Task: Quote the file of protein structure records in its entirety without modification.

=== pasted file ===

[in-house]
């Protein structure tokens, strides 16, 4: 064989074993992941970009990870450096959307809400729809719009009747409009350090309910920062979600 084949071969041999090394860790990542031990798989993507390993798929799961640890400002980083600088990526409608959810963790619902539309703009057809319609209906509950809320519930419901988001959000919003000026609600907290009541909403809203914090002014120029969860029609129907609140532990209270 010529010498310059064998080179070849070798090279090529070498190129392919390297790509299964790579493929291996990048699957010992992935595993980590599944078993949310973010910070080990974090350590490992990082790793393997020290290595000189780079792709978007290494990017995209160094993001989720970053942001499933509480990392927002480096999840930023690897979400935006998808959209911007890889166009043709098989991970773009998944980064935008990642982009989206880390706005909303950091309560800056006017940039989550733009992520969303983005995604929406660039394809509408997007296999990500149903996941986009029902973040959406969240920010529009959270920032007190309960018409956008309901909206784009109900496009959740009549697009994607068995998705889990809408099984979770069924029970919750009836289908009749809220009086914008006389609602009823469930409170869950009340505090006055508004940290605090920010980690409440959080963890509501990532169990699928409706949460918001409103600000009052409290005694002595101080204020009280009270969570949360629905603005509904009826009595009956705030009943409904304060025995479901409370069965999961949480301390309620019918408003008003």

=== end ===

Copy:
[in-house]
């Protein structure tokens, strides 16, 4: 064989074993992941970009990870450096959307809400729809719009009747409009350090309910920062979600 084949071969041999090394860790990542031990798989993507390993798929799961640890400002980083600088990526409608959810963790619902539309703009057809319609209906509950809320519930419901988001959000919003000026609600907290009541909403809203914090002014120029969860029609129907609140532990209270 010529010498310059064998080179070849070798090279090529070498190129392919390297790509299964790579493929291996990048699957010992992935595993980590599944078993949310973010910070080990974090350590490992990082790793393997020290290595000189780079792709978007290494990017995209160094993001989720970053942001499933509480990392927002480096999840930023690897979400935006998808959209911007890889166009043709098989991970773009998944980064935008990642982009989206880390706005909303950091309560800056006017940039989550733009992520969303983005995604929406660039394809509408997007296999990500149903996941986009029902973040959406969240920010529009959270920032007190309960018409956008309901909206784009109900496009959740009549697009994607068995998705889990809408099984979770069924029970919750009836289908009749809220009086914008006389609602009823469930409170869950009340505090006055508004940290605090920010980690409440959080963890509501990532169990699928409706949460918001409103600000009052409290005694002595101080204020009280009270969570949360629905603005509904009826009595009956705030009943409904304060025995479901409370069965999961949480301390309620019918408003008003």